By BestSeller and Mountain Award Finalist Marion Stahl.
“I dreamt… I was playing the piano. The notes were strangely monotonous and had lost their melodious tone.”
Anita Ron Schorr lived her early years in Czechoslovakia as the daughter of a Jewish family who loved music. Their lives changed when Germany invaded their country and began targeting Jewish people. The family was ordered to vacate their large home near Spielberg Castle in Brno. Anita, a precocious nine year old, called Hitler a yobo (bully) and wrote him an angry letter. When she turned eleven, they were forced to leave their apartment and transported to a ghetto. There Anita and her younger brother stayed with their mother, while the father lived and worked elsewhere in the complex. Their possessions were gone; they were hungry all the time. Anita realized they were living a nightmare. Cont
If Anita’s Piano doesn’t burrow into your heart and mind, I can’t imagine what will. If you don’t feel ill to read of this dark stain on history, I would be amazed. This is powerful reading, moving, educational and the true story of a young girl who survived the brutality of WWII, concentration camps and the terror of wondering which day will be your last. What kept Anita going, how was she able to survive? Was it holding on to the happy memories, love of family and the way life used to be? Was it an inner strength and resourcefulness? Anita’s story comes to life under the pen of Marion A. Stahl, chronicling Anita’s life before the German invasion and after the hateful and horrendous devastation of their occupation.
As an educational tool, no student should miss Anita’s story. This is history, the proof of the cruelties that racism and bullying, greed and the lust for power can create. Much more personal than a classic text book, Be a Hero: Anita’s Piano allows the reader to see, hear and feel the truth of living through such atrocities. It takes a caring hand to write this tale and a brave soul to share their life with such honesty. I cannot recommend this book enough to ALL readers, young and not so young.
Anita’s Piano written by Marion Stahl and narrated by Anita Ron Schorr herself, is the story of how Anita persevered against the odds in Hitler’s Nazi Germany. Until age 9 Anita’s life was happy and filled with a great deal of love. She played the piano and lived in Brno, Czechoslovakia. When she was 9 her world changed when her beautiful town was captured by Nazi forces. From there her family is moved again and again, each time shrinking in numbers until she becomes an orphan at the age of 15.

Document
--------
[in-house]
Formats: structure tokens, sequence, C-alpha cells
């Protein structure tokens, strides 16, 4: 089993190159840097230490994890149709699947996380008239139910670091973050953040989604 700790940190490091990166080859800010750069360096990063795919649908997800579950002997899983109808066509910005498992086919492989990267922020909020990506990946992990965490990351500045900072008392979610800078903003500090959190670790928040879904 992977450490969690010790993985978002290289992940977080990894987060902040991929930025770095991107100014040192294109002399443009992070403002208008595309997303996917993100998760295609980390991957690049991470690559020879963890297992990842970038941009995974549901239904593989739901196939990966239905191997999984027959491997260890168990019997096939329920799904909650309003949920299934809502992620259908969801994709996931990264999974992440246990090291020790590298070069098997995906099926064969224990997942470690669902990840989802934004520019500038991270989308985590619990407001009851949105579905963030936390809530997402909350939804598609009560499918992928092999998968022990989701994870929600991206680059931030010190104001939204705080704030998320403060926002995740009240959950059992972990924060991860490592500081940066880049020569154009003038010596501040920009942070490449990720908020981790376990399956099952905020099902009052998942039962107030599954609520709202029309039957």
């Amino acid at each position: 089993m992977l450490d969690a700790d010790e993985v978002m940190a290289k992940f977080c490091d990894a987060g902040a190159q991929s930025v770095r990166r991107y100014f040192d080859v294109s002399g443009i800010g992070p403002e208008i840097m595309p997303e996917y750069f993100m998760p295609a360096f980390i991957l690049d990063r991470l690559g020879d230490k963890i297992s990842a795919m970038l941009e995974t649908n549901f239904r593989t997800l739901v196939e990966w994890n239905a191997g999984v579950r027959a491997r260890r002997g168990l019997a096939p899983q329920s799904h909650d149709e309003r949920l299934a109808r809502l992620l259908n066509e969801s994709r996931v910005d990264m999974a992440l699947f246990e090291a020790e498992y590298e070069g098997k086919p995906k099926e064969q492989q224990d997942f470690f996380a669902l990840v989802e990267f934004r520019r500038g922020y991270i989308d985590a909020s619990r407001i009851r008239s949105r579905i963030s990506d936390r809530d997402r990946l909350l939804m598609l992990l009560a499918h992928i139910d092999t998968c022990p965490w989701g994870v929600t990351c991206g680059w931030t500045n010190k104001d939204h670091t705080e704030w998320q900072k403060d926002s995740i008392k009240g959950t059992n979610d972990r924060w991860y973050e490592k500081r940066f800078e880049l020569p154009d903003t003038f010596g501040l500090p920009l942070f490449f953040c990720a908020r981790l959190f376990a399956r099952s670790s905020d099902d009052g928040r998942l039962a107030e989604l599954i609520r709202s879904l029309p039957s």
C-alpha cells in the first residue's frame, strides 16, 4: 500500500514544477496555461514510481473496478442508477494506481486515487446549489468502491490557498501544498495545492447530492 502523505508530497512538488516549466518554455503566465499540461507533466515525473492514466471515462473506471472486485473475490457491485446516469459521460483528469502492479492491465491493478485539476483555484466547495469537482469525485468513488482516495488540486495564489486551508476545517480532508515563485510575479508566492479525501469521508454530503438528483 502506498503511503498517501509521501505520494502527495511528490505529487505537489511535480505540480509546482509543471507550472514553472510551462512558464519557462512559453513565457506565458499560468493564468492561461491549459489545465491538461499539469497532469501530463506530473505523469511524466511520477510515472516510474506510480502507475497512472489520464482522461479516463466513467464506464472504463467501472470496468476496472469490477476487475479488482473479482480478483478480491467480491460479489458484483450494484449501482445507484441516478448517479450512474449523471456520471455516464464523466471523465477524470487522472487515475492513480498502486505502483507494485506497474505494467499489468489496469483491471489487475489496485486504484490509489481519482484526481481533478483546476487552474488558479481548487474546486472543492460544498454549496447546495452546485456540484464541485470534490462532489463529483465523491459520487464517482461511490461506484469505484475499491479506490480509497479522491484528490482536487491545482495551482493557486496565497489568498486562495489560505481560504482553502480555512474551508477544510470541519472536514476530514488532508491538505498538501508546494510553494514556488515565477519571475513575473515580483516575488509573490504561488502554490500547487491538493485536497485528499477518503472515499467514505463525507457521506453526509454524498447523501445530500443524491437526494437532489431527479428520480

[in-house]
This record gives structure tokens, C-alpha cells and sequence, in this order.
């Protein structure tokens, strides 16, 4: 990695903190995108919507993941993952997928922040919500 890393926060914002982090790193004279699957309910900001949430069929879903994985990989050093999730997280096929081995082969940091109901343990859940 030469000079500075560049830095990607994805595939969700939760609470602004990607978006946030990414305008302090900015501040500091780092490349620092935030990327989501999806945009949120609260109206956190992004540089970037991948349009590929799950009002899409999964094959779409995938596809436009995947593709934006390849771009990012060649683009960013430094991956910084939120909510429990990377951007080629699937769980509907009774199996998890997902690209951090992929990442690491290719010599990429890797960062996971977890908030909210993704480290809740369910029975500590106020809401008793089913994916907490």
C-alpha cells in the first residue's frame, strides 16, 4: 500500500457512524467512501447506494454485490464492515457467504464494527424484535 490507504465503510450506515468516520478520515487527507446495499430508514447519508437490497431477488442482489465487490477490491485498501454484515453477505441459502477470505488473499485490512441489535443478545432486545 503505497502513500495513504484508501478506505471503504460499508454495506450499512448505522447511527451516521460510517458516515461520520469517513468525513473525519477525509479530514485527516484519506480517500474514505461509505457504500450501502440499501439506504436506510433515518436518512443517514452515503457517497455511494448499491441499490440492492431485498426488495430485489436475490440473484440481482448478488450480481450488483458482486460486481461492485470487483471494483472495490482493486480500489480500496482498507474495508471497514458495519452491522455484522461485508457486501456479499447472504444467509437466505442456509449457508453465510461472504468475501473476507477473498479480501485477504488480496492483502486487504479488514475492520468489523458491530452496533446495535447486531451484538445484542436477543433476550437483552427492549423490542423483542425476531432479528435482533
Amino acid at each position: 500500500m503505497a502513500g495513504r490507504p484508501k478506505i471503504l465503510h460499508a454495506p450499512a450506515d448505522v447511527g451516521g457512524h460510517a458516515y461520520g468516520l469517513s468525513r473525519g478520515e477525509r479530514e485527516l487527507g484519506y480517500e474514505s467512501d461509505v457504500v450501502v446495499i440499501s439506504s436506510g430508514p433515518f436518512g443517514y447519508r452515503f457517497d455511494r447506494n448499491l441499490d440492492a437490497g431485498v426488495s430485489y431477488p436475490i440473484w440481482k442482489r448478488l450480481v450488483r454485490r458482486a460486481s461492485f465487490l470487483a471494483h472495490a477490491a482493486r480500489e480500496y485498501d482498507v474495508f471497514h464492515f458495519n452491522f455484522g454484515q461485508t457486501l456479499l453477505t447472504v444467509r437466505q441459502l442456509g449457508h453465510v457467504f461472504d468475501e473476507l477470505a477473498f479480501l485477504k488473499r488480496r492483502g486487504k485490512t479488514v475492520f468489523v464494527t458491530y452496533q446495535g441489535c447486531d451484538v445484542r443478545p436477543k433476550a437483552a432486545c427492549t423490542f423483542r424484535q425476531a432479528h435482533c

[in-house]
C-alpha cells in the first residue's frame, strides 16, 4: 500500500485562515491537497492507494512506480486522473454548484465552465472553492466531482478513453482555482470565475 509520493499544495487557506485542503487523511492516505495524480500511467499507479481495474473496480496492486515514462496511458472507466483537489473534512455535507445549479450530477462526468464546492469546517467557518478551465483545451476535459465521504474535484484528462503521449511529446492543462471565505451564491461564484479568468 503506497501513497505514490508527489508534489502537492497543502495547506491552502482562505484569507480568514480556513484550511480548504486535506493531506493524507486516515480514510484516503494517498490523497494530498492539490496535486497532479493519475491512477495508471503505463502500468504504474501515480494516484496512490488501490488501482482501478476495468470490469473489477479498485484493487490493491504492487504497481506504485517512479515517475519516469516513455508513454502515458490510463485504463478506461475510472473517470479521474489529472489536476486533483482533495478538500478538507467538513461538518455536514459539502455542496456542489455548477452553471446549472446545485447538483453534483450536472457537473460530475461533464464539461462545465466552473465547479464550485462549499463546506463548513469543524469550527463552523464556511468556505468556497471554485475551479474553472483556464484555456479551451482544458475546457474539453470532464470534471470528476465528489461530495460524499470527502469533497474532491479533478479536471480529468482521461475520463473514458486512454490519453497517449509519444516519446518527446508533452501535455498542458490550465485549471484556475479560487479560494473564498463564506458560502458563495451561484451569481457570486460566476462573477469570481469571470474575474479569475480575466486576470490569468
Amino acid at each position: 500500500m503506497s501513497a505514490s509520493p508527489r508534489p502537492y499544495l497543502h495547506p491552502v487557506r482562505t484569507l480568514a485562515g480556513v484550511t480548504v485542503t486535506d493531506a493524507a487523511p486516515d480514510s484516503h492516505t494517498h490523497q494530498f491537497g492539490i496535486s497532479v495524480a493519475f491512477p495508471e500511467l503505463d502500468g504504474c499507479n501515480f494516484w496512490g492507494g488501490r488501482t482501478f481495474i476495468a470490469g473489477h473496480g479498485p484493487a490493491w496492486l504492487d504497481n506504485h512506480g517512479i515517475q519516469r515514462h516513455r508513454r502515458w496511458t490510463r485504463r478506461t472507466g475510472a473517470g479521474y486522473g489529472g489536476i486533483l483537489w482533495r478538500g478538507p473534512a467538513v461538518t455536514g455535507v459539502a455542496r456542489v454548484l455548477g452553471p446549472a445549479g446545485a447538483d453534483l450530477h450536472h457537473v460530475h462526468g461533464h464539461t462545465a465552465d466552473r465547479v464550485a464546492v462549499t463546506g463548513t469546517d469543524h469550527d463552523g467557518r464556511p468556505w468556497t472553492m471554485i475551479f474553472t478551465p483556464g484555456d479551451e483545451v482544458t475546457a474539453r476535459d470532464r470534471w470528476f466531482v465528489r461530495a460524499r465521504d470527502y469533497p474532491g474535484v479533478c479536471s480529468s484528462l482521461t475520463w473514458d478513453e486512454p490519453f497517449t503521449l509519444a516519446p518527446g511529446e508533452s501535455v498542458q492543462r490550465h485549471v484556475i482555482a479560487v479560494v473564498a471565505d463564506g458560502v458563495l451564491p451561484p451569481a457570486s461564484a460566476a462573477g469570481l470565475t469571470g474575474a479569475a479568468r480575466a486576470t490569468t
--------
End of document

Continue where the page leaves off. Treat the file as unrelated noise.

This book takes us through her life and all of its struggles including the moves, her time in a concentration camp, and learning that she has no family left. This book follows her as she comes to terms with the tragedy that impacted her life.
Anita’s story will tug at your heart strings all the while providing a first person account of what it was like to live through and survive the holocaust. This book is definitely worth a read.
Not only does this book cover atrocities and “events” on a grand scale, it also covers repugnant atrocities of a family. EVERYONE should read this well-done history.
The story engages you from the onset as we feel the worry and loss of Anita while she searches for her family. We also feel the camaraderie of her and her friends as they gossip about boys and what they want in life. Anita is like many teen girls forced to grow up too quickly in a world at war. But then we find out what happened before the orphanage. The idyllic family life, the fear, the many betrayals, the pain, cold, sickness, separation and unrelenting hunger. It’s tragic. Frightening. Amazing. Amazing that Anita is sharing her story.
Admittedly, memoirs aren’t my favorite, but I do read them and this one is wonderful. I really liked how the author brought in trivia and historical points, as both a comparison and a timeline tool for the reader. The historical aspects were engrossing and her storyteller style made the combination of history and Anita’s story, seamless. The photos are a charming addition to the story and the recipes reminded me of my grandmother. I will have to try them. Please pick up a copy, you won’t be disappointed.
A happy extended family destroyed by insane evil. There are many books by Holocaust survivors, but this one is from the point of view of a young survivor still hoping she will find someone from her family. The story goes back in time to her happy childhood and the slow loss of everything and everyone dear to her. She survives because of a push from her Mother, the unexpected intervention of a female Nazi official, the kindness of an ordinary soldier and her own strength and bravery.
She goes beyond the Nazi insanity to warn against all forms of hate and bullying and the tragic results that continue to this day. She also makes clear that all of the eleven million souls lost in the Holocaust should never be forgotten.
An important book from an unforgettable lady. Fortunately there are two additional books that continue her message.